Beautiful Fall Colors = Mountains of Dead & Brown Leaves

The autumn season in the mid-west is when Mother Nature turns into Technicolor Tessie.  In the Chicagoland area, people drive hundreds of miles north into Wisconsin’s Door County to see first hand the color orgy that’s taking place as the green leaves of summer are replaced with the dazzling reds, oranges, yellows, etc., of fall.  My question has always been, “Huh?”.  I’ve never understood why.  Last I looked, northern Illinois has lots of trees, too.  They change color and are basically the same type trees that grow in Wisconsin.  So, why would one drive all that way burning up gasoline making a larger, um, eh, ‘carbon footprint’ for oneself?  People, listen!  The same trees were there last year and the year before and will be there next year.  A red maple is not going to have yellow leaves in the fall and a fiery oak is not going to be tan.  I did some extensive research (well, maybe a couple minutes worth) and found this color chart of fall leaf colors, mind you it’s not exhaustive but you can get a general picture.

As you can see, all of the colors are in the warm color palette.  There’s no blues, purples, cyans.  The leaves change to the same color year after year, century after century depending on what genus the tree is.  I’ve known some folks who stay at the same motel in Door County year after year and see the same trees produce the same colors as well.  What is the point?  Maybe it’s the Brandy Old Fashioned at the nearby Supper Club.  But wait, I’m not done ranting!

Our neighborhood has a lot of trees.  Most are maples.  I only have one deciduous (from the Latin decidere which means “fall off the tree creating a humongous mess that takes hours of raking and many 30 gallon lawn rubbish bags to hold all the *#@&#%@^$#~! leaves) tree.  But I’m lucky enough to have good neighbors that want to share their leaves with me.  My one deciduous tree is a Magnolia but most of the leaves that I unhappily rake up are, you guessed it, maple.  For this part of the rant, let’s pretend, shall we?  Enter the pretty fall tree.  It’s not a maple tree, but we’re pretending.  This is what it looks like in it’s fall wardrobe; a beauty, eh?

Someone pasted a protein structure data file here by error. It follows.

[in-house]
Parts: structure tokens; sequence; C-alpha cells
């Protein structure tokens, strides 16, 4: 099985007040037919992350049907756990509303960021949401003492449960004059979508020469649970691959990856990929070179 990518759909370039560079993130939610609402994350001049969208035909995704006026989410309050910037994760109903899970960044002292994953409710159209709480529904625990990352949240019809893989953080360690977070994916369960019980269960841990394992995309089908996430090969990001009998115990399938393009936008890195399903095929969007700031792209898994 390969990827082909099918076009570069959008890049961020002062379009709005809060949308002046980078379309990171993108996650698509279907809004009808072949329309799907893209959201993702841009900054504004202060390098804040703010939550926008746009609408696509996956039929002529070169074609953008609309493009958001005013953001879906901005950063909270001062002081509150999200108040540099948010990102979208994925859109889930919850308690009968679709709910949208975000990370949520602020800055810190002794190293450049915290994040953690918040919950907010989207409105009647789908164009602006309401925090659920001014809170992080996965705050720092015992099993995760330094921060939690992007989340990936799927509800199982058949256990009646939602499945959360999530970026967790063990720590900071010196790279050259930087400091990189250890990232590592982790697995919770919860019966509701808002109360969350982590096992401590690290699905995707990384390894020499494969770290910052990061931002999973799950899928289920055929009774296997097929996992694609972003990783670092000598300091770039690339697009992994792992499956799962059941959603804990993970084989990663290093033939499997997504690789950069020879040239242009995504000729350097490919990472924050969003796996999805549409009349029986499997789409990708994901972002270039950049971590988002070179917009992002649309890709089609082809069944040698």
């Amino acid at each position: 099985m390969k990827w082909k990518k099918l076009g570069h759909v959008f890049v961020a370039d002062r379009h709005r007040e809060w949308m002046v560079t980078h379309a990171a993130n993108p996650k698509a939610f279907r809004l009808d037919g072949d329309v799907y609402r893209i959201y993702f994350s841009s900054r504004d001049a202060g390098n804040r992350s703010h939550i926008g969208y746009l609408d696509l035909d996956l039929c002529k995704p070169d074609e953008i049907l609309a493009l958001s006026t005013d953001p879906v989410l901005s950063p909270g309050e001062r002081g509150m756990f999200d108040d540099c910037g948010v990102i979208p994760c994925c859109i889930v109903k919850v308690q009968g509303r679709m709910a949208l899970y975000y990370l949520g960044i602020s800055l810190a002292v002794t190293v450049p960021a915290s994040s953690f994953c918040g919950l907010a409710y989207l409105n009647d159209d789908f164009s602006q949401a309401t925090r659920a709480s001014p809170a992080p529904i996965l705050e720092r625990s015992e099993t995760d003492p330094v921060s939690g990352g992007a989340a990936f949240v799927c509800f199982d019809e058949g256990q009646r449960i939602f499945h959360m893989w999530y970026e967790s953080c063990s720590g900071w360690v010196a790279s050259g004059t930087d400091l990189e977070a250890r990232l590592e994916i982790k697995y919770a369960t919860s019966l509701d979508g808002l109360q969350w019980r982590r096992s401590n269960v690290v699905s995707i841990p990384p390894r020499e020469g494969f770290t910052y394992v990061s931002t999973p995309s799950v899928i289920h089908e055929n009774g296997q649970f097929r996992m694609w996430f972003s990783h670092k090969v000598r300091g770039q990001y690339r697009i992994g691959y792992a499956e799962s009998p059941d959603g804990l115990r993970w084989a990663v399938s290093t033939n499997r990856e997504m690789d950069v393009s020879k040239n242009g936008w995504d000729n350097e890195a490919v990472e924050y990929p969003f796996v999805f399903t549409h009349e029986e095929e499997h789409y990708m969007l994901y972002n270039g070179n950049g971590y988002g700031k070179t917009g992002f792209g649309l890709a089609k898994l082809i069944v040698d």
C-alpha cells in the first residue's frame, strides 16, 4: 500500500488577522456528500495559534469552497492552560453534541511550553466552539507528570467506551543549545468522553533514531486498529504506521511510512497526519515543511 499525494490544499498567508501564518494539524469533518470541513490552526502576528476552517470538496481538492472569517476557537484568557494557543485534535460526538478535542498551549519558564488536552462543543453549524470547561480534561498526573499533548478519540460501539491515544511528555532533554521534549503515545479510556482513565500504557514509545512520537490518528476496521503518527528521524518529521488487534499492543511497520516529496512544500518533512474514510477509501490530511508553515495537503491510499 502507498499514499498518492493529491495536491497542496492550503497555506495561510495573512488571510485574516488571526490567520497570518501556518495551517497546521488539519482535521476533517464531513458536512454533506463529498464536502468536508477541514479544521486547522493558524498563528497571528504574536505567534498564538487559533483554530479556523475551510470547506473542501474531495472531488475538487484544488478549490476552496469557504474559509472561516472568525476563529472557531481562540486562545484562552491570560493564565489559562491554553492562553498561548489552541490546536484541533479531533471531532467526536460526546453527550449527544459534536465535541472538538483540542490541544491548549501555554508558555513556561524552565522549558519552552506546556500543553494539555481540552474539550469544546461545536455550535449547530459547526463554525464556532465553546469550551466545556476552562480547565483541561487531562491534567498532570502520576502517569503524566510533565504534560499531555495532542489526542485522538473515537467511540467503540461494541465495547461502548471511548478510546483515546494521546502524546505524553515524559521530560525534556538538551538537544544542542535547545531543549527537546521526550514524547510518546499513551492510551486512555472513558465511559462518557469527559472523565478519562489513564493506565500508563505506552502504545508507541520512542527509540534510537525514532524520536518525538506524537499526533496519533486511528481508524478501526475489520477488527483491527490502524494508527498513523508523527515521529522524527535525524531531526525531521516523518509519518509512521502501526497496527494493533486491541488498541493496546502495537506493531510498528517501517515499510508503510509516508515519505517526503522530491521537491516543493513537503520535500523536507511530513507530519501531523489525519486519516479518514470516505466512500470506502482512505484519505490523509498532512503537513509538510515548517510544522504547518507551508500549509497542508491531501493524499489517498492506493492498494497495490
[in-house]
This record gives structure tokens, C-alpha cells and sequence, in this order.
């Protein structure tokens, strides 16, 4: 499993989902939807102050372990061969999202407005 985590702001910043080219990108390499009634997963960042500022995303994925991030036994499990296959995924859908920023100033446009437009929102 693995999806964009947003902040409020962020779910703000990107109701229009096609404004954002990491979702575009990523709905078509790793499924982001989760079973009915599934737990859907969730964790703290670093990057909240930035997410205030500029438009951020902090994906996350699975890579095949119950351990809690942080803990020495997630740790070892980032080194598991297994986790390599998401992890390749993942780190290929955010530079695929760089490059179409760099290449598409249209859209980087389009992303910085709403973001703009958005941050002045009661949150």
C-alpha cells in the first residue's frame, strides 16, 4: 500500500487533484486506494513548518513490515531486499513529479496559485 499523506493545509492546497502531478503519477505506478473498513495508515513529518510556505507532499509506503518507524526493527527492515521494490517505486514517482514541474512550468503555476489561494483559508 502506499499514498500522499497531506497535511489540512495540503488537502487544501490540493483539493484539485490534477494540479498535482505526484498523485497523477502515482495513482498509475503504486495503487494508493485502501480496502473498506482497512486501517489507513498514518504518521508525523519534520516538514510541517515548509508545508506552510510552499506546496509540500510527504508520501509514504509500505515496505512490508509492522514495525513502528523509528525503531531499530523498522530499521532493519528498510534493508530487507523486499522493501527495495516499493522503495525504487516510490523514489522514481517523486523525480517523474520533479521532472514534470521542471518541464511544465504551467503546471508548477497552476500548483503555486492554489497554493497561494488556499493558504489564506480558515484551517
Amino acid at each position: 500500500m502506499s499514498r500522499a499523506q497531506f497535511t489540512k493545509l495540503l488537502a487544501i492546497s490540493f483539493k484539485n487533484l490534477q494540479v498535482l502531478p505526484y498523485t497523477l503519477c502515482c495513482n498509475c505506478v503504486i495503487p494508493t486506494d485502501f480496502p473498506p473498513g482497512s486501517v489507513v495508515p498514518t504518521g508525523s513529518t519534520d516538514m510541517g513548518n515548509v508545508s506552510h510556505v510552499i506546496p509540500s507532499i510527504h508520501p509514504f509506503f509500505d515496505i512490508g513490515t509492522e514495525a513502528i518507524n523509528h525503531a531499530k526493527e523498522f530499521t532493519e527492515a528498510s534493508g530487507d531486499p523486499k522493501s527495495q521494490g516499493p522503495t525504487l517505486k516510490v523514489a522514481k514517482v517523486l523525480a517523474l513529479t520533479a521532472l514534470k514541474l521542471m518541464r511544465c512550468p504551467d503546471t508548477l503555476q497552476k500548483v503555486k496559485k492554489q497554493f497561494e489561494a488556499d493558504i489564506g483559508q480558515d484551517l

Now, this is what it looks like when all those beautiful colored leaves fall off and die turning an ugly shade of dead brown. And add all the neighbors’ contributions and you’re talking hours of raking and stuffing that will make you go mad from the sheer tediousness of it all.  This year I decided to spread the torture over a few days.  I’d work for a few hours at a time until I imagined seeing forest nymphs when I’d call it a day and take a cold shower.  I’d then sacrifice a goat to the wind god praying that the 60 mph gusts would calm down.  And by the end of day 3 1/2 I was finally victorious having wrestled the remaining leaves into the 20 or so lawn waste bags.  When I was a kid, we didn’t poison landfills with these horrible 30 gallon trash bags.  In those days, the dads would pile all their leafy debris along the curb and set them on fire.  The leaves would pretty much just smolder and pollute the air as dad watched his mini-forest fire and puffed on a ‘Lucky’.  Miss that smell, there’s nothing else like it.

Now that the leaves are off all of the trees, I can relax until the next insult is thrown my way in the form of frozen crystals of H2O, known in these here parts as something to give motorists a headache, potholes!  No, actually snow.  Bet you didn’t know that snow is a magical form of frozen water crystals that can put moon sized craters into asphalt paved streets.  Now, I’m getting myself depressed with this talk.  Think I’ll go make myself a Brandy Old Fashioned and make a toast to the forest nymphs!

2 Responses to “Beautiful Fall Colors = Mountains of Dead & Brown Leaves”

  1. I hate the leaves, I hate the snow. And potholes are now devouring cars! They are getting so big

  2. I would like to have more fall leaves. I compost mine. If I had a lot of leaves, I would have more compost. I have a small yard. In San Francisco we don’t have a lot of trees like that. Burning them is bad for the air quality. We have a compost collection for people who don’t compost the leaves themselves. Our waste service picks them up and takes them to giant city run compost piles.

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